Art World

‘Glow: Discover the art of light’ at the Exploratorium

Sound Sculpture by Masary Studios. (Photo: Aram Boghosian)

The Exploratorium is bringing back luminous art in “Glow: Discover the Art of Light.” The show has returned to Pier 15 through Jan. 28, 2024, bringing with it a range of interactive experiences. Compose music with light, touch quantum physics, and see yourself in mechanical mirrors in this groundbreaking installation featuring the work of seven artists.


Sound Sculpture by Masary Studios is an interactive sound and light instrument created for spontaneous musical improvisation. Twenty-five location-aware blocks each representing a note in spatial dimension comprise a massive wireless midi controller. The interaction and placement of the cubes creates sound composition. 

The light installation Flux by Collectif Scale is a kinetic project in which multiple lines of dynamic light twist and turn to form a living robotic sculpture. A headset allows the viewer to immerse in original compositions synchronized with the sculpture’s movements.


Robin Baumgartner’s Quantum Jungle simulates a mathematically accurate model of quantum particle movement using Schrödinger’s Equation when attendees move any of its touch-sensitive metal springs and thousands of LEDs. The bursts of light demonstrate the movement of a quantum particle, including movements like wave-particle duality, interference, and quantum waveform collapse.

Line Wobbler is a one-dimensional dungeon crawler game. The wobble controller is made from an upside down shoe tree connected to an LED strip display. Hand-eye coordination is key to successfully battling enemies, lava, and force fields. Can you complete all nine levels?


Crystal Paintings by Maria Constanza Ferreira is a prismatic phenomenon where polarized light emanating from a lightbox passes through crystals. The artist grows synthetic crystals on glass slides then places them in aluminum lightboxes. The polarizing filter placed behind the glass slide creates a prismatic phenomenon when the lens is rotated and the crystal designs appear to dance.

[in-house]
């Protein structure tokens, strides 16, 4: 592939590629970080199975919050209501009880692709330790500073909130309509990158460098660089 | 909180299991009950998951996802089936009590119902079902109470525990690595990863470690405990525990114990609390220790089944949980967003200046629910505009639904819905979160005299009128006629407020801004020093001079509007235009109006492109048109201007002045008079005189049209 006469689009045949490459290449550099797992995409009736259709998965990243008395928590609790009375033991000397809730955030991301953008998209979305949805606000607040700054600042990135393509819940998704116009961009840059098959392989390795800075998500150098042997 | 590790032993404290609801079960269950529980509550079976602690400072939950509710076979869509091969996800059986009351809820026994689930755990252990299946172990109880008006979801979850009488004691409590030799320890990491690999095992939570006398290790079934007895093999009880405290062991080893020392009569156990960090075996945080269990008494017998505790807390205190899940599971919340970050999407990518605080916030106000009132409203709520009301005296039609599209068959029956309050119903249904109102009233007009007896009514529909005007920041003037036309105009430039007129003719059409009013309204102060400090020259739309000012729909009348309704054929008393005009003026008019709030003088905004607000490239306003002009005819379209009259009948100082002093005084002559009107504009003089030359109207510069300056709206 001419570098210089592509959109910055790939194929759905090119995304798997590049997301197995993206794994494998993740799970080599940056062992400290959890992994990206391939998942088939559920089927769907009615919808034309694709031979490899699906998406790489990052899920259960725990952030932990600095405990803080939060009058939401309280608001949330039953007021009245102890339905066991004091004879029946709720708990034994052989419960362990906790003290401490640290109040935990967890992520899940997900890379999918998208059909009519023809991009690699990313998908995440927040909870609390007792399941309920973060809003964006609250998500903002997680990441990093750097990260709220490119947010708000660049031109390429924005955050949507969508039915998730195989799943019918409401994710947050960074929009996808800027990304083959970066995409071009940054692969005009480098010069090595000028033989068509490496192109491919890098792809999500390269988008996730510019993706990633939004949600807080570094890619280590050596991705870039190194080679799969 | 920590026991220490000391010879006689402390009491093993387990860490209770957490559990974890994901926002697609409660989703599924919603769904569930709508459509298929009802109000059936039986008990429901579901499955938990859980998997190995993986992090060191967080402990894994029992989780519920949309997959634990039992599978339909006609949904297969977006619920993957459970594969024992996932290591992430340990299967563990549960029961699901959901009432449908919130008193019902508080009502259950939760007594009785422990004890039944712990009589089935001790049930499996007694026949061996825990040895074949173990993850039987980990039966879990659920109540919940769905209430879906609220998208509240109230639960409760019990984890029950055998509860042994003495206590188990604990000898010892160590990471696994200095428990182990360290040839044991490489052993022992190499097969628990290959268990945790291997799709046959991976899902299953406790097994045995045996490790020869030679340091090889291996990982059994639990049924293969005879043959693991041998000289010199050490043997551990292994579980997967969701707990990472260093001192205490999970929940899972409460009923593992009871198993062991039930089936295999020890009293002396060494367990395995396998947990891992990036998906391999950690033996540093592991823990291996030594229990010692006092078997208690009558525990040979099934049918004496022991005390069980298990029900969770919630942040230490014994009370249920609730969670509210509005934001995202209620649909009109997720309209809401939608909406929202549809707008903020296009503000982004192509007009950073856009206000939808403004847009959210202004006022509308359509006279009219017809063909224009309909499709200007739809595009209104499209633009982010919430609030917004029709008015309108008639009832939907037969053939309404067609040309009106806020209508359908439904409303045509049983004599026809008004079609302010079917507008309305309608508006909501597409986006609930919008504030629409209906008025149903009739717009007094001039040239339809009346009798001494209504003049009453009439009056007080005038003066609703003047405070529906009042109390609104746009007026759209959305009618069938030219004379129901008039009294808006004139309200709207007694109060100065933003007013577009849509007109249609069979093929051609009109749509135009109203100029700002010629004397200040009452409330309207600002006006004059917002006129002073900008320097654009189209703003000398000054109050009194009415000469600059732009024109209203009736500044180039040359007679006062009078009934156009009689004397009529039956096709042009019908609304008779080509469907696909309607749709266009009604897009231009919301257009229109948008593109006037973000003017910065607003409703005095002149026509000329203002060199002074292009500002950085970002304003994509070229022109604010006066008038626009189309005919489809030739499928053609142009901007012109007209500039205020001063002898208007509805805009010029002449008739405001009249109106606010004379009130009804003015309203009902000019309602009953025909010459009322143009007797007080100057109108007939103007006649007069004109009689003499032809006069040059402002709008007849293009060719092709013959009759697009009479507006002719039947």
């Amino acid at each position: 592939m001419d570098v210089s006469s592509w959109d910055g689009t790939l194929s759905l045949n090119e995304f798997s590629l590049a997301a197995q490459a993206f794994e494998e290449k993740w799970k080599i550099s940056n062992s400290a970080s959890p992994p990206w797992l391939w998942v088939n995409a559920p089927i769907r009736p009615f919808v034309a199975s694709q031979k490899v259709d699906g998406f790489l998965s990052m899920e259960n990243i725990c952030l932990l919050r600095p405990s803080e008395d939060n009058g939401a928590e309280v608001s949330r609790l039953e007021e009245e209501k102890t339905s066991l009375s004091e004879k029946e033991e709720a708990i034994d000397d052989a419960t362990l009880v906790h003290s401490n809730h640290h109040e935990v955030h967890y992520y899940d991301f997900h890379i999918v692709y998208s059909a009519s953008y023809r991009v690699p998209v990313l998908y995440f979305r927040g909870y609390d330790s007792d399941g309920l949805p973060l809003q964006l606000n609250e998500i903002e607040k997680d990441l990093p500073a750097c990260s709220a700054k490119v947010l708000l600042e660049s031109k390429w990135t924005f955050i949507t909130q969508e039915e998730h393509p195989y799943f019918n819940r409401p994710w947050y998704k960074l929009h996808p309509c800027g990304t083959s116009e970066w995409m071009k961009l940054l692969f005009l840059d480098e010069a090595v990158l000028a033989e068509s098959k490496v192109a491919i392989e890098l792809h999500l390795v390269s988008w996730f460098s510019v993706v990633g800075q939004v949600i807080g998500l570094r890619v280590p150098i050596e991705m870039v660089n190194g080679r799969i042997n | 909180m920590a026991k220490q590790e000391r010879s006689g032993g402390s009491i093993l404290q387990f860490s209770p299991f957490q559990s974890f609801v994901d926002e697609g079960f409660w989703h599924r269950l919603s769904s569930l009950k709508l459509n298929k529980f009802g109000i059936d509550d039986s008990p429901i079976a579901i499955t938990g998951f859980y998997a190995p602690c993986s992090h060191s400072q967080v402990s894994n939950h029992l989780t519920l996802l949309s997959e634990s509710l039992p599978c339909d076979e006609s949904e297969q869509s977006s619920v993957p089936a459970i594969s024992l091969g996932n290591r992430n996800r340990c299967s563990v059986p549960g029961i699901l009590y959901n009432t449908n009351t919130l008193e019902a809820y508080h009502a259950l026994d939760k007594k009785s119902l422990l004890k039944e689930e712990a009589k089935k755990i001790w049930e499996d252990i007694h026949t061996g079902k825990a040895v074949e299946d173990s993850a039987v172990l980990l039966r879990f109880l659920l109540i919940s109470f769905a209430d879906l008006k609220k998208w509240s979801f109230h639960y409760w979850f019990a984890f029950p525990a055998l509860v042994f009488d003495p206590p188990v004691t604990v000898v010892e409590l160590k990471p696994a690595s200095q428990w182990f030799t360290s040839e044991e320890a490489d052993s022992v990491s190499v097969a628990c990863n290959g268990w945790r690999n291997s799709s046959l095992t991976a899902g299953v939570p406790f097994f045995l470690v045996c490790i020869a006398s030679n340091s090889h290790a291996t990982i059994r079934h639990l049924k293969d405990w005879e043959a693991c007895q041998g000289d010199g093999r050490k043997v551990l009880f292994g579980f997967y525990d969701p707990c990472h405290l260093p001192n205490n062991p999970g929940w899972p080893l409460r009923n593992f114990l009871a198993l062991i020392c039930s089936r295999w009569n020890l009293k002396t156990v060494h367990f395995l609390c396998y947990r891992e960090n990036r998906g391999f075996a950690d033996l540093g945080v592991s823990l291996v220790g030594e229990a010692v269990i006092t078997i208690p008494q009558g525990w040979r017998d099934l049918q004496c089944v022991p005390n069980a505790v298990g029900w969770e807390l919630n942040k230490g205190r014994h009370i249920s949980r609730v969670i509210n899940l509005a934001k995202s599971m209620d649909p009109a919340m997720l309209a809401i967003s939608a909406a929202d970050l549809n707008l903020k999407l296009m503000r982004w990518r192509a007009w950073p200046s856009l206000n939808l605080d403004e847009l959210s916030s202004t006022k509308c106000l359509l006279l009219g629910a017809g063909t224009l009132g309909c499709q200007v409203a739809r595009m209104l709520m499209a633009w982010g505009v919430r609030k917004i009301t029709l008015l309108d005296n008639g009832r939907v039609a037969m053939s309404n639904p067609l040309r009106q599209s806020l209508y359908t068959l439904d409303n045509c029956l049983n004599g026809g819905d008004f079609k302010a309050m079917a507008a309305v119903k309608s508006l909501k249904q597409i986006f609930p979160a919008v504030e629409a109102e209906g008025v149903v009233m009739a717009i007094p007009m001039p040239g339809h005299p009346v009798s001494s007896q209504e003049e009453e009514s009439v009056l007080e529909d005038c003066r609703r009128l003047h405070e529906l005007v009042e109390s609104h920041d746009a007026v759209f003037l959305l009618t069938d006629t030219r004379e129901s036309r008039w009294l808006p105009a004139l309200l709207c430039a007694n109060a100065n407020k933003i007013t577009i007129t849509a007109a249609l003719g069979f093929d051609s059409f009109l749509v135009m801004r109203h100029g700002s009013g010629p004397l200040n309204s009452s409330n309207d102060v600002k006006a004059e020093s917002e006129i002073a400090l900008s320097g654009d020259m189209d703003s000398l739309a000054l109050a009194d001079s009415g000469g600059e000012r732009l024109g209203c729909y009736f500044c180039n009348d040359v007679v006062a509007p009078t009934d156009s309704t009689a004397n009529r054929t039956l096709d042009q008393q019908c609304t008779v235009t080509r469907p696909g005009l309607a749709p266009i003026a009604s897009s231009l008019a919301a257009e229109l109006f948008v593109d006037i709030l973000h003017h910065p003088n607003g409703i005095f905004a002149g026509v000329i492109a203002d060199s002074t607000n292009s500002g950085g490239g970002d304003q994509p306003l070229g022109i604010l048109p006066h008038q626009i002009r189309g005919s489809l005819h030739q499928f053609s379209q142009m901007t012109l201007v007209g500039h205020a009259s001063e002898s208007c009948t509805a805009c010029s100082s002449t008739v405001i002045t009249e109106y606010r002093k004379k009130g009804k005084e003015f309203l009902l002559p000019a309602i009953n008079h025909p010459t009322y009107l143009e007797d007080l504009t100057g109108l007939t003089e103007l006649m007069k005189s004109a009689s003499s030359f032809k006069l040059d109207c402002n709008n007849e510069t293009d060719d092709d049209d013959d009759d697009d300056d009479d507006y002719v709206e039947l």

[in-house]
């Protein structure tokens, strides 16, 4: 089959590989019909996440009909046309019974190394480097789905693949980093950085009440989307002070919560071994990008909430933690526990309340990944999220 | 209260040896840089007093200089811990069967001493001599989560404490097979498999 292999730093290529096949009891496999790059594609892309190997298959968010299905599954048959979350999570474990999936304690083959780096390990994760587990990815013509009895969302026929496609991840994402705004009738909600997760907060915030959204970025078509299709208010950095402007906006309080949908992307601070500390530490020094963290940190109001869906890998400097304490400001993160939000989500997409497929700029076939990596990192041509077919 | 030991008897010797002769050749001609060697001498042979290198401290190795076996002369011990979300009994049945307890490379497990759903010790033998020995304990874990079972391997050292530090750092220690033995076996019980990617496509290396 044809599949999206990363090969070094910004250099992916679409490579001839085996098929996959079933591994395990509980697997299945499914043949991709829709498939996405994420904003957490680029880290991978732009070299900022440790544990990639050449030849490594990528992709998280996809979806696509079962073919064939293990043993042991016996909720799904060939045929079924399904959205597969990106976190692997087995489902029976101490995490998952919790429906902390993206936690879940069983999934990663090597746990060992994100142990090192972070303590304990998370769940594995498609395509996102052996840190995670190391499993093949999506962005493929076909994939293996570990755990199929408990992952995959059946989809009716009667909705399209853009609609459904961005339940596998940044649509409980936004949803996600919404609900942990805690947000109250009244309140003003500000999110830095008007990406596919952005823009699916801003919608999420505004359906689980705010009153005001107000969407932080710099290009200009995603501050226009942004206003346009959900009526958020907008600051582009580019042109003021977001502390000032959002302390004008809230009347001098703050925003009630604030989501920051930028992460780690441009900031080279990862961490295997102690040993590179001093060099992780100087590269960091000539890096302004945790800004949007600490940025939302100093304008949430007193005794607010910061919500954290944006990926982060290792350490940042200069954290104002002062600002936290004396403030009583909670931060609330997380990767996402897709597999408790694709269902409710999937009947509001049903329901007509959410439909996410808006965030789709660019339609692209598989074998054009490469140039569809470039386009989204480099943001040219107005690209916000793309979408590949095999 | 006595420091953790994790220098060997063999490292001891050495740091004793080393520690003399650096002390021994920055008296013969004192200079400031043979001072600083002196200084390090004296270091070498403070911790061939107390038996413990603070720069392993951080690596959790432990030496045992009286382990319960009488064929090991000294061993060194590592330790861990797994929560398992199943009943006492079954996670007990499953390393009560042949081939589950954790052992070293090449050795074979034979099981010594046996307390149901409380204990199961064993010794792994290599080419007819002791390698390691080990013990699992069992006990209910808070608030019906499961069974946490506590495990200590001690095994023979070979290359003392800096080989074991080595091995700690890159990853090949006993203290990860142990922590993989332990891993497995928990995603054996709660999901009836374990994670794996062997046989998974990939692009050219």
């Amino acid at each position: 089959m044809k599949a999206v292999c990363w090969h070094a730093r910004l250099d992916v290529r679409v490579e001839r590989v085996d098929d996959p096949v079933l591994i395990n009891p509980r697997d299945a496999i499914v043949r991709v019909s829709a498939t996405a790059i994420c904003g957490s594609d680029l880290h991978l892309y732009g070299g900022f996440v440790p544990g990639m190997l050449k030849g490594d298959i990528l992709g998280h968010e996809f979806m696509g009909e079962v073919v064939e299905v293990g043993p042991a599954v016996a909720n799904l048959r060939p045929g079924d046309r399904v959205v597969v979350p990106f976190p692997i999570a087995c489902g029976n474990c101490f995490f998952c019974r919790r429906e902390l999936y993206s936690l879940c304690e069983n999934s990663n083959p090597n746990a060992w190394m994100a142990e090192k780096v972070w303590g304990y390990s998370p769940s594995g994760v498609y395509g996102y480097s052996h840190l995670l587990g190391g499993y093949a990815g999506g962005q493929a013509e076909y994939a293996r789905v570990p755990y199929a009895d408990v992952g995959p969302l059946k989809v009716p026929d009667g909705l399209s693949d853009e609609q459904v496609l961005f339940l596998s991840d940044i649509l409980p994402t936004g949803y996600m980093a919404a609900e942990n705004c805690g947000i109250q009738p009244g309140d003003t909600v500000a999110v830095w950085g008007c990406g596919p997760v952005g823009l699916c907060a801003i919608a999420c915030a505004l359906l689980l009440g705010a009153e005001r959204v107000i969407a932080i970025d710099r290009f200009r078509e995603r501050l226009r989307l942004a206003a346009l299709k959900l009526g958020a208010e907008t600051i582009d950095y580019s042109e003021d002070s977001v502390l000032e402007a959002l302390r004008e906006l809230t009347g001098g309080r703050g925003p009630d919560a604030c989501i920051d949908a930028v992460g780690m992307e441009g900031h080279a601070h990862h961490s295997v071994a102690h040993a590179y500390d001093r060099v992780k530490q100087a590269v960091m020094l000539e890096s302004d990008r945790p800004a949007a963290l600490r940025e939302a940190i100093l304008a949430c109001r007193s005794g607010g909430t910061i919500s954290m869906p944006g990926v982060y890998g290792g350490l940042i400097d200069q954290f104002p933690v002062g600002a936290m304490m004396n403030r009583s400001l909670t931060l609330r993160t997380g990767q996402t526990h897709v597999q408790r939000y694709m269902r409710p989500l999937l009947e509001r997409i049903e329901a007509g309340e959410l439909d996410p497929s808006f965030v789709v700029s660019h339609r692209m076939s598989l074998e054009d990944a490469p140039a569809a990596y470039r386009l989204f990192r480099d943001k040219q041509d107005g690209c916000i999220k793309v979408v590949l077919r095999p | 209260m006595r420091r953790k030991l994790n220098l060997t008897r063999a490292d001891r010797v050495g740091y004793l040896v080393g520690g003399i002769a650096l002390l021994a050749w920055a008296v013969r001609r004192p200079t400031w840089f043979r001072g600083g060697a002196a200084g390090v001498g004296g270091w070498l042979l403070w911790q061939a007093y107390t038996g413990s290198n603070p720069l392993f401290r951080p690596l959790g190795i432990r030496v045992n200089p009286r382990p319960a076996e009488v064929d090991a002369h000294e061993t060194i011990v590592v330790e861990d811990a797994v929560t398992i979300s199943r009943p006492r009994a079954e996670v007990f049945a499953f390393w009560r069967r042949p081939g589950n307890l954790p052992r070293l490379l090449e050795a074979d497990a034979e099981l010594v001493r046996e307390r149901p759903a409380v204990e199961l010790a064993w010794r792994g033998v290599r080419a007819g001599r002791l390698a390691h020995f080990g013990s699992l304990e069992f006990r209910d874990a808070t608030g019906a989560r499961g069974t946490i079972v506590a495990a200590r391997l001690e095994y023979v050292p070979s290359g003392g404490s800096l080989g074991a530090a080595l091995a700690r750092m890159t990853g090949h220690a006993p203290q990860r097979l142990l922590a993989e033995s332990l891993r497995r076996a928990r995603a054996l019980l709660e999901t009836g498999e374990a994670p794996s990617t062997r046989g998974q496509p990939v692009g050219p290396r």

A selection of Ferreira’s short films will be shown in the Osher Gallery 1 Microcinema.


Daniel Rozin’s Self-Centered and Self-Isolating Mirrors have been in the Exploratorium for years, but Glow features three more pieces from Rozin’s Mechanical Mirror series. RGB Lights Mirror uses rotational motion to produce images using the additive color model — red, green, and blue light. Aluminum knobs are programmed to rotate toward or away from colored light, each knob operating as a pixel, and its subsequent rotation influences its reflected color. This creates a 3D illusion of highly saturated images.

CMY Shadows Mirror is a circular wall of lights producing full-color reflections. The subtractive color model — cyan, magenta, and yellow — is used to filter out light that would otherwise be reflected as white. In the interactive mode, the viewer is reflected, and a different mode displays previously programmed animations.  

This exhibition includes the debut of Rozin’s One Candle Mirror. Using a single candle as its light source, the light is manipulated through 278 motor-mounted 3D printed lenses that move independently. Like CMY Shadows Mirror, One Candle Mirror has two modes: one where the viewer is reflected and a mode when programmed animation takes over.


Chaco Kato’s Color Study is an evolving installation. A seemingly weightless artwork made of thousands of pieces of string is the backdrop for constantly changing colors and geometric patterns projected onto the object. The colors correspond to the frequency of sound waves in musical compositions that influence the visual in unexpected ways.


Luke Gerram’s Museum of the Moon returns as a Glow favorite. A spherical model of the Moon with a diameter of seven meters, it shows every cliff and crater of the Moon using 120 dpi imagery captured by NASA at an approximate scale of 1:700,000.

A preview of light interaction is available on the Make your Own Light Art page on the Exploratorium’s website where anyone may interact via touch with the adaptation of Smoke Simulator, originally created by Rachel Bhadra, Jonathan Ngan, and Kenneth Tsai at U.C. Berkeley. An amber flame appears as a result of touch and the flame-like shapes swirl into existence under the user’s direction. 

As a dazzling holiday show for friends and family, “Glow: Discover the Art of Light” illuminates the power of light to connect, reveal, and inspire. 

Glow: Discover the Art of Light: Tue.–Sat. 10 a.m.–5 p.m. and Sunday noon–5 p.m. through Jan. 28, $40, Exploratorium, Pier 15, 415-528-4444,

Sharon Anderson is an artist and writer in Southern California. She can be reached at

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